Photo of the Cottam-Abbott Home in St. George



to Greg & Mae Abbott

for restoring and maintaining the Arthur Cottam home

The Cottam-Abbott Home Celebrates a Century

Twelve-year-old Greg Abbott grew up in California but could hardly wait to come to St. George in the summers to be with his grandparents, Arthur and Mae Cottam, in their historic home at 508 East 300 South. Greg loved the huge Mulberry trees and the garden with vegetables and grapes. He had fun up in the attic of the home where he could see the tops of the adobe walls, three bricks thick. It was a boy's paradise; he could be a pioneer right there in his grandparents' home, one his grandfather had built and where his mother, Mary, had grown up.

That was the 1950s. Three decades later, in 1981, after his grandfather died at age 97, Greg purchased the home from the family estate. He set about restoring and preserving the cherished family abode. He studied documents to verify how the structure came to be. He knew that Arthur Cottam had built it and that his father, Thomas Cottam (the builder of several civic buildings like the Temple and the old Dixie College), had helped him. They actually made the bricks and hauled the lumber from Mount Trumbull on the Arizona Strip. Arthur undertook the project after marrying his bride, Mae Pritchard. He finished it in 1908 when he was 23 years old.

At that time the home occupied one quarter of the block. There was a grist mill next to the home and a barn next to that on 500 East. Behind the home, the mill and the barn was a garden with vegetables, a vineyard and some Mulberry trees. By the time Greg purchased the home, the two lots to the south had been sold, but there was still a large yard and big trees.

Through the restoration, the interior of the home has been kept very close to the original. That was Greg Abbott's concept - to keep the original intact. He knew that father and son Cottam were great builders. Even though Greg is an accomplished artist and could easily design changes, he revered the high quality of the work of Arthur and Thomas Cottam. The woodwork and the windows have been retained. The main floor has the entry vestibule, living room, dining room, kitchen, a small den and the master bedroom, much as they were originally. The woodwork is handsome and original. Even the sliding parlor doors are still in use. On the second floor Greg kept the gables that run north and south and then opened the attic to add gables to the east and west. There were two bedrooms at first but now there is an additional TV/family room and a second bath.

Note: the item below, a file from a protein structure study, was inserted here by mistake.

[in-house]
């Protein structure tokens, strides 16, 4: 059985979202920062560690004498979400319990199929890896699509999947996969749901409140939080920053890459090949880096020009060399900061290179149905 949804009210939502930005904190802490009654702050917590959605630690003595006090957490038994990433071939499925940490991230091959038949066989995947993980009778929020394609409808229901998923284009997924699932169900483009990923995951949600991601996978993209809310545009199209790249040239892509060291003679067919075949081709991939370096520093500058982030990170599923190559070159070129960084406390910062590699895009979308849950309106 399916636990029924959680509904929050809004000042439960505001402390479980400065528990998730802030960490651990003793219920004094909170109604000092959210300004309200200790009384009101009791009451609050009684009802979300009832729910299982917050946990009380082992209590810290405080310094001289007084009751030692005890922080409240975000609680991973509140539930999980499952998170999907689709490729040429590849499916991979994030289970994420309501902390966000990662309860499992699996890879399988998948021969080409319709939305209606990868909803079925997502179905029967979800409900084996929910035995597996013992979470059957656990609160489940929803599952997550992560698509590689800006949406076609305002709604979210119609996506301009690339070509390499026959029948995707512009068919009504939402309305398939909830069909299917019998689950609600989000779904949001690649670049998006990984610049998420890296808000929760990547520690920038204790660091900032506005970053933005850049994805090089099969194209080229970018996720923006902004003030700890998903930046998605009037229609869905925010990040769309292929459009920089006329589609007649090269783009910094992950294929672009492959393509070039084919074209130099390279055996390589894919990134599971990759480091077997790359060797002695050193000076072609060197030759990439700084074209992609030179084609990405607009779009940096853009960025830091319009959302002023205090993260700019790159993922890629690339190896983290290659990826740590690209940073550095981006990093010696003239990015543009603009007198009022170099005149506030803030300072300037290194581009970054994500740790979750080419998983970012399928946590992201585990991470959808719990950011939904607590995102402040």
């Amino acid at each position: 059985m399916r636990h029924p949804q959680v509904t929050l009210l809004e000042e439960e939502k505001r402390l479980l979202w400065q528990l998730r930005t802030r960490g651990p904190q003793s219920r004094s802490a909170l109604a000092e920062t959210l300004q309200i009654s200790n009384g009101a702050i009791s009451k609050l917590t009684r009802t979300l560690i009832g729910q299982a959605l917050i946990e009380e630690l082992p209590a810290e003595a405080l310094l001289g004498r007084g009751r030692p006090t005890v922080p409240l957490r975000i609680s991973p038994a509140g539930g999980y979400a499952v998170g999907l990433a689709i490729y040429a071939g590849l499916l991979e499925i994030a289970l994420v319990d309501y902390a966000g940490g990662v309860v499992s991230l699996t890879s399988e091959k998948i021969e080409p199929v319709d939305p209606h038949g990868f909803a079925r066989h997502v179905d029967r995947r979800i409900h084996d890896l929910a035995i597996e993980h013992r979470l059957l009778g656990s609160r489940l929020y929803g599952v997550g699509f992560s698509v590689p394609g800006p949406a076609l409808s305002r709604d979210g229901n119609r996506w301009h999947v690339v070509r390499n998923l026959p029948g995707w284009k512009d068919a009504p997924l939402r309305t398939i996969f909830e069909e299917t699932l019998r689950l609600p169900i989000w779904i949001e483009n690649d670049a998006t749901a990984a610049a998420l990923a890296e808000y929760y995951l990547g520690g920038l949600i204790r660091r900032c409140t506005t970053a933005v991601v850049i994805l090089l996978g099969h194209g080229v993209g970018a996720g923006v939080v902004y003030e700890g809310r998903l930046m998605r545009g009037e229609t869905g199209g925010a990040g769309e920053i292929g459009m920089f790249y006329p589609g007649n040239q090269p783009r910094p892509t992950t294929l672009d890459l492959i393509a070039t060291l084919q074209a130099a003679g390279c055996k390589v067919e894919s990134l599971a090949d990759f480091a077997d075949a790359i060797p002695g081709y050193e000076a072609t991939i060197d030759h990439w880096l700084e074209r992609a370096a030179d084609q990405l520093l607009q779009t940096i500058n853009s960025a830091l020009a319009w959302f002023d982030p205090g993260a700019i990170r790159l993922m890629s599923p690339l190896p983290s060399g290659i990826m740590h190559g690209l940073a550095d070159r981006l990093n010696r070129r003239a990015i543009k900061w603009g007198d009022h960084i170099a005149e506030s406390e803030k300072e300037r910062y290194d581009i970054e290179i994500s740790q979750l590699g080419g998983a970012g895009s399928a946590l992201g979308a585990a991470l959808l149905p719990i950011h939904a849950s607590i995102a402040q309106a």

The garden of the home has been transformed from vegetables to flowers and L. K. Abbott devotes a good part of each day to its tender care. The Abbotts have installed a swimming pool and two Koi ponds. As people drive by the well-known residence, they see the huge Mulberry trees whose branches reach well out into the middle of the street. During the Christmas holidays each year, the Abbotts decorate the house and the trees with thousands of white lights, which entice the whole community. Some call it the "magic house." Twenty years ago Greg Abbott and his father L. K. Abbott built a new home adjacent to the Cottam home. It serves as a comfortable residence for Greg's parents, L. K. and Mary. The upper floor is sometimes used as an art studio and often becomes a party room for family and neighbors.

The Washington County Historical Society is pleased to present the Abbotts a certificate of commendation for their outstanding achievement of restoring and maintaining the Arthur Cottam home. It has been in their family for 100 years and is in as good condition as its original builders created. The trees and garden too are a great achievement, with some of the trees being original to the building's construction. This kind of creative historical work by residents of Washington County brings honor and appreciation to our heritage.